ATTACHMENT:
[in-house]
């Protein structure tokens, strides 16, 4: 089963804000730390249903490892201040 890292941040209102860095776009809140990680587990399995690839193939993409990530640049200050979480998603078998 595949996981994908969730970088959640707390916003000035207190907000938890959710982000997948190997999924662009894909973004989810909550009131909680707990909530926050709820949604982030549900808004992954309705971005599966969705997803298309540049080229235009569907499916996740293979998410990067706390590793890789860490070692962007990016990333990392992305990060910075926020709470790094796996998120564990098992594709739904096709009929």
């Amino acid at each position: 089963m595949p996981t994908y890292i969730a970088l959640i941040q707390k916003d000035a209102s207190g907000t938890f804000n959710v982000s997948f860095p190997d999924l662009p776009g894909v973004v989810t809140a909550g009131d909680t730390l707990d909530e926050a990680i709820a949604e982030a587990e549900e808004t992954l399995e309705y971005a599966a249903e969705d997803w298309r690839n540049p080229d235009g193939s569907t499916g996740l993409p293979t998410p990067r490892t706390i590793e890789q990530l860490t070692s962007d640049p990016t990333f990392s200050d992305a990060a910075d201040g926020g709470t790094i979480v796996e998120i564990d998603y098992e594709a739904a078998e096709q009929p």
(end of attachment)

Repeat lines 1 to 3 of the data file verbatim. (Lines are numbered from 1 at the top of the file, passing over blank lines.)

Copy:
[in-house]
């Protein structure tokens, strides 16, 4: 089963804000730390249903490892201040 890292941040209102860095776009809140990680587990399995690839193939993409990530640049200050979480998603078998 595949996981994908969730970088959640707390916003000035207190907000938890959710982000997948190997999924662009894909973004989810909550009131909680707990909530926050709820949604982030549900808004992954309705971005599966969705997803298309540049080229235009569907499916996740293979998410990067706390590793890789860490070692962007990016990333990392992305990060910075926020709470790094796996998120564990098992594709739904096709009929």
């Amino acid at each position: 089963m595949p996981t994908y890292i969730a970088l959640i941040q707390k916003d000035a209102s207190g907000t938890f804000n959710v982000s997948f860095p190997d999924l662009p776009g894909v973004v989810t809140a909550g009131d909680t730390l707990d909530e926050a990680i709820a949604e982030a587990e549900e808004t992954l399995e309705y971005a599966a249903e969705d997803w298309r690839n540049p080229d235009g193939s569907t499916g996740l993409p293979t998410p990067r490892t706390i590793e890789q990530l860490t070692s962007d640049p990016t990333f990392s200050d992305a990060a910075d201040g926020g709470t790094i979480v796996e998120i564990d998603y098992e594709a739904a078998e096709q009929p």